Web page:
Since the code was identical, except for the value passed to bp.Activate, I factored the code into a separate _set_bp_status method. After the user presses ‘b’ and then either ‘e’ or ‘d’, they then type the number of the breakpoint provided by the breakpoint list command. _set_bp_status then simply iterates thru the list until it finds the matching breakpoint and calls Activate. Note that since it’s possible to have 10 or more breakpoints, I’m using ReadLine instead of ReadKey, meaning you have to hit return after you type in the breakpoint number.

Finally, I need a way to create new breakpoints. With the refactoring of create_breakpoint, this is pretty straightforward

@inputcmd(_breakpointcmds, ConsoleKey.A)
def _bp_add(self, keyinfo):
    args = Console.ReadLine().Trim().split(':')
    if len(args) != 2: raise Exception, "Only pass two arguments"  
    linenum = int(args[1])

    for assm in self.active_appdomain.Assemblies:
      for mod in assm.Modules:
          bp = create_breakpoint(mod, args[0], linenum)
          if bp != None:
            Console.WriteLine( "Breakpoint set")
            return False
    raise Exception, "Couldn't find %s:%d" % (args[0], linenum)

  except Exception, msg:
    with CC.Red:
      print "Add breakpoint failed", msg

Most of _bp_add is processing the input arguments, looping through the modules and then storing the breakpoint that gets returned. When I set the initial breakpoint inside OnUpdateModuleSymbols, I have the module with updated symbols as an event argument. However, in the more general case we’ve got no way of knowing which module of the current app domain contains the filename in question. So we loop thru all the modules, calling create_breakpoint on each until one returns a non-null value. Of course, “all the modules” will include the IronPython implementation, but assuming you’re running against released bits the call to create_breakpoint will return right away if debug symbols aren’t available.

As usual, the latest version is up on GitHub. This will be the latest update to ipydbg for a little while. I worked on it quite a bit while I was at PyCon and have been busy with other things since I got home. Don’t worry, I’ll come back to it soon enough. As I mentioned Monday, I want to get function evaluation working so I can have a REPL console running in the target process instead of the one I’ve got currently running in the debugger process.

Writing an IronPython Debugger: REPL Console

While I was banging my head against a wall experimenting with understanding how CorValue extraction worked, I found myself wanting to dink around with the debugger objects in a REPL console. One of IronPython’s core strengths is support for “exploratory programming” via the REPL. It turned out bringing a REPL to ipydbg was quite simple.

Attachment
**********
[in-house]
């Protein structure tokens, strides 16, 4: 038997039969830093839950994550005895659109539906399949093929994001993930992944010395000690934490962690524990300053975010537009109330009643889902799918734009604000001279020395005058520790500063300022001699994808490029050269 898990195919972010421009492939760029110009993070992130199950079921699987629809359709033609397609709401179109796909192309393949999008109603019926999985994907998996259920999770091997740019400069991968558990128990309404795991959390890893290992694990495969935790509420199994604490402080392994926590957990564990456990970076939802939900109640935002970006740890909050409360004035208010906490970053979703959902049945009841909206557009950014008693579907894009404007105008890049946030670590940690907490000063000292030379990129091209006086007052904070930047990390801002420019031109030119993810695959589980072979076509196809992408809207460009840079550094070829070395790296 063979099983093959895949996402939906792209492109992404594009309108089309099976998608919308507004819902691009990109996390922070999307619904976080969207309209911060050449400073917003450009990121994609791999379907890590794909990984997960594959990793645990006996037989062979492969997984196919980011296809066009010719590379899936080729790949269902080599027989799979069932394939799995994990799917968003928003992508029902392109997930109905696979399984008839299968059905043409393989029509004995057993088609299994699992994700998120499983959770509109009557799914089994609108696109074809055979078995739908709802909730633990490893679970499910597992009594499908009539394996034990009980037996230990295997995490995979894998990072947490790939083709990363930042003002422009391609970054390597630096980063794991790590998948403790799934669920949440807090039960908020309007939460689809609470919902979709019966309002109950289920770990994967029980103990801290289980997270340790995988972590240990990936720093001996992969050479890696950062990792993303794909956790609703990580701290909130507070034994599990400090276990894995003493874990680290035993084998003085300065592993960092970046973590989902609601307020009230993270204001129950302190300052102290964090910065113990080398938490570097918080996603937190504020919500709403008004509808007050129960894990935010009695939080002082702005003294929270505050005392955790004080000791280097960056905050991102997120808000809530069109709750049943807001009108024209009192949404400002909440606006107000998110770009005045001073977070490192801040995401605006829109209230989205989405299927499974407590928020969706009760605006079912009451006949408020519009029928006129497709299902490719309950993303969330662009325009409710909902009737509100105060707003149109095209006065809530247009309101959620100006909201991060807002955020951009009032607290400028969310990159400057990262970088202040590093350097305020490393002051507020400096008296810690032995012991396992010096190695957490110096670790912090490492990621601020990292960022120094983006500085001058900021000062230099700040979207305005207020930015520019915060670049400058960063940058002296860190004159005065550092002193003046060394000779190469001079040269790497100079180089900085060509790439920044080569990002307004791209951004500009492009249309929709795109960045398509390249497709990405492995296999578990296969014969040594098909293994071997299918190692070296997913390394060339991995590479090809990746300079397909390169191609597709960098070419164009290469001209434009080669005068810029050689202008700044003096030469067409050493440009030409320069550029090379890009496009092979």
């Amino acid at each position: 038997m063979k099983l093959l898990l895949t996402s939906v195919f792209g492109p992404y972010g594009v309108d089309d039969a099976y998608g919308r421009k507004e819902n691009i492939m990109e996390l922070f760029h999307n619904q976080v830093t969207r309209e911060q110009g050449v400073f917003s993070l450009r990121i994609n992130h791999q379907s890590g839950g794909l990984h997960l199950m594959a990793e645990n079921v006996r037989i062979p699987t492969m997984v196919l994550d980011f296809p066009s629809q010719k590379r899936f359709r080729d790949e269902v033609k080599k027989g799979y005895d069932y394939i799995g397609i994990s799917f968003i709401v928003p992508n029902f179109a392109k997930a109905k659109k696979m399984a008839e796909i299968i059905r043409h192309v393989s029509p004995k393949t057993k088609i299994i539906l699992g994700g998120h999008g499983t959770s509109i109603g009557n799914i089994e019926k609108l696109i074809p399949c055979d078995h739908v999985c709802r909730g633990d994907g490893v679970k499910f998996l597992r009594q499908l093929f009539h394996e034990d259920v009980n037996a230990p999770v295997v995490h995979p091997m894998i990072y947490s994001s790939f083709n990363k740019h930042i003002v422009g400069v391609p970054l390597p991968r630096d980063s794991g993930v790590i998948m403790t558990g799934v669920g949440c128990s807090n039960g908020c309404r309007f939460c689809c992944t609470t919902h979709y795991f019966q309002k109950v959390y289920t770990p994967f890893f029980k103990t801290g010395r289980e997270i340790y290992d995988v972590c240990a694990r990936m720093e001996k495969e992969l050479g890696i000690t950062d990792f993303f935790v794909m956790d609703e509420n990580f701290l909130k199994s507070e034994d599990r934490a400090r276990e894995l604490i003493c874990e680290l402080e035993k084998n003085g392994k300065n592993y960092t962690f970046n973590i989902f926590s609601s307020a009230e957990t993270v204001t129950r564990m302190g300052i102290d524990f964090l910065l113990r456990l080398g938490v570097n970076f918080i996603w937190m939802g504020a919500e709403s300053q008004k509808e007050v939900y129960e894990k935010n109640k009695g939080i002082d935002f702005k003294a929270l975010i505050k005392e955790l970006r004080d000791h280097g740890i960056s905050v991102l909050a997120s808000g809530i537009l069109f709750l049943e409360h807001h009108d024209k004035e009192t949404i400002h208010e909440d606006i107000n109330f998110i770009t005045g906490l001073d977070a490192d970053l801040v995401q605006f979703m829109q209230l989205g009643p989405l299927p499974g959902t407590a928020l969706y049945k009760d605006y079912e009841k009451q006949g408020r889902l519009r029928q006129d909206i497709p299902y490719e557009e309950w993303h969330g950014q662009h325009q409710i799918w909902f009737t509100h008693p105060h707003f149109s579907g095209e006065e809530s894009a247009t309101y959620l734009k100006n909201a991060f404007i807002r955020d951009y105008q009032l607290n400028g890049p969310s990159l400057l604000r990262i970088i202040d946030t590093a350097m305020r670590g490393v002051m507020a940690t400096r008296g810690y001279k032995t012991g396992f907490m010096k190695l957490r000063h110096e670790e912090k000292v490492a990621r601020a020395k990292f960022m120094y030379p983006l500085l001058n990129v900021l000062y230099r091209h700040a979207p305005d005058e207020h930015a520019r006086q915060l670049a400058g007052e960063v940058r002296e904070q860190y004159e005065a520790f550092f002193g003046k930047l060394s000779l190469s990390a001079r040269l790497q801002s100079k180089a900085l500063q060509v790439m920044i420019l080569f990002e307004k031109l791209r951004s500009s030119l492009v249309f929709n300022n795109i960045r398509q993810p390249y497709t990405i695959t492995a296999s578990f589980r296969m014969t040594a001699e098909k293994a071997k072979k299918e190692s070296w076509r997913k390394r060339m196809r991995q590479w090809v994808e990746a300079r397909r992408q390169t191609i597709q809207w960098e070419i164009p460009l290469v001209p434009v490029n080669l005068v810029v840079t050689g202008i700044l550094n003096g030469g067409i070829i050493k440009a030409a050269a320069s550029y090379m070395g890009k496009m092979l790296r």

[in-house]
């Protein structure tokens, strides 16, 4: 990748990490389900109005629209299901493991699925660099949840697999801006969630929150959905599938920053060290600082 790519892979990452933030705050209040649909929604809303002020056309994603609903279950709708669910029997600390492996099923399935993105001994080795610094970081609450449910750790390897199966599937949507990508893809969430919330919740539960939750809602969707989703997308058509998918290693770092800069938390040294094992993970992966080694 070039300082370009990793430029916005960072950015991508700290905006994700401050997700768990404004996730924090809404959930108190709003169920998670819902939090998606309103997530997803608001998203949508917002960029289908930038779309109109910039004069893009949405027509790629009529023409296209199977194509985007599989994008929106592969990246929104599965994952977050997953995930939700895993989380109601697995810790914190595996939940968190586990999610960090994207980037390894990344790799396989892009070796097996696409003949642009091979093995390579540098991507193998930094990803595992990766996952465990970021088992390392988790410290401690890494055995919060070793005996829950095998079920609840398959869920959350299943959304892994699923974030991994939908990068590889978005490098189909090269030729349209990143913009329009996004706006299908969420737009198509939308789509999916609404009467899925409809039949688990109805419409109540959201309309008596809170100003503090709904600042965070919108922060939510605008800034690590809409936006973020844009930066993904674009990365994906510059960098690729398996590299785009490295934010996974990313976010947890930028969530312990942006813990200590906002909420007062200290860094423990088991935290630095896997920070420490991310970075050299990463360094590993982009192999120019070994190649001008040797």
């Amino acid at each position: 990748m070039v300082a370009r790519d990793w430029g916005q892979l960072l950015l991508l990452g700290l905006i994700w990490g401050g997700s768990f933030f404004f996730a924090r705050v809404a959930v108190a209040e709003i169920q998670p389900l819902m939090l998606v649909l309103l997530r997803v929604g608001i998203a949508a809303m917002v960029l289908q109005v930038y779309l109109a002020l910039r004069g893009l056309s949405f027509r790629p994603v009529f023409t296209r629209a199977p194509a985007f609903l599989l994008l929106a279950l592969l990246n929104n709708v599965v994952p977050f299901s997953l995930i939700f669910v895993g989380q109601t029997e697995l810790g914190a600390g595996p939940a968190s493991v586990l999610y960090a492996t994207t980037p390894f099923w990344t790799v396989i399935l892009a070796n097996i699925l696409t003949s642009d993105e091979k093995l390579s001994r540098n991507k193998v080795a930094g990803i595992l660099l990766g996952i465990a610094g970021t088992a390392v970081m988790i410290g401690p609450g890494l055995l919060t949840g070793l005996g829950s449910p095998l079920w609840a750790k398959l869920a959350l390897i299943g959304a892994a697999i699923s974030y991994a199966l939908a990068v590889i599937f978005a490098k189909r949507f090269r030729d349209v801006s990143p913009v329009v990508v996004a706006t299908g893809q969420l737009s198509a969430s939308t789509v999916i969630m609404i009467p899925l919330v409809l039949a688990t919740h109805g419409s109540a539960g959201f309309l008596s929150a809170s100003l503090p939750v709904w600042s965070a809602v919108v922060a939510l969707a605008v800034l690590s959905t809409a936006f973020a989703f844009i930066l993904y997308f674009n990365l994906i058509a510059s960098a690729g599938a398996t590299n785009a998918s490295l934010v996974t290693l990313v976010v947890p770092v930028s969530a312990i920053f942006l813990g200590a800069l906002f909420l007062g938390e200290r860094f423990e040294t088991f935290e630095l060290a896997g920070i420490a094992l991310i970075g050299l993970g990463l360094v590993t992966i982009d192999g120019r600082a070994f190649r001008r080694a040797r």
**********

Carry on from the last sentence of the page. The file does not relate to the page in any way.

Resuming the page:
Python includes two built-in features that making DIY REPL quite easy: compile and exec (though technically, exec is a statement, not a function). As you might assume from their names, compile converts a string into what Python calls a code object while exec executes a code object in a given scope. Technically, exec can accept a string so I could get by without using compile. However, if you’re compiling a single interactive statement compile can automatically insert a print statement if you’ve passed in a an expression. In other words, if you type in “2+2” on the console it will print “4”, which is the behavior I wanted.

Here’s what my REPL console code look like. I love that it’s only 20 lines of code.

@inputcmd(_inputcmds, ConsoleKey.R)
def _input_repl_cmd(self, keyinfo):
  with CC.Gray:
    print "nREPL ConsolenPress Ctl-Z to Exit"
    cmd = ""
    _locals = {'self': self}

    while True:
      Console.Write(">>>" if not cmd else "...")

      line = Console.ReadLine()
      if line == None:

      if line:
        cmd = cmd + line + "n"
          if len(cmd) > 0:
            exec compile(cmd, "<input>", "single") in globals(),_locals
        except Exception, ex:
          with CC.Red: print type(ex), ex
        cmd = ""

It’s pretty straightforward. I set up a dictionary to act as the local variable scope for the code that gets executed. I’m just reusing the current global scope, but I want the local scope to start with only the reference to the current IPyDebugProcess instance which is passed into _input_repl_cmd as “self”. All the other local variables like cmd and line won’t be available to the REPL code. Then I drop into a loop where I read lines from the console and execute them.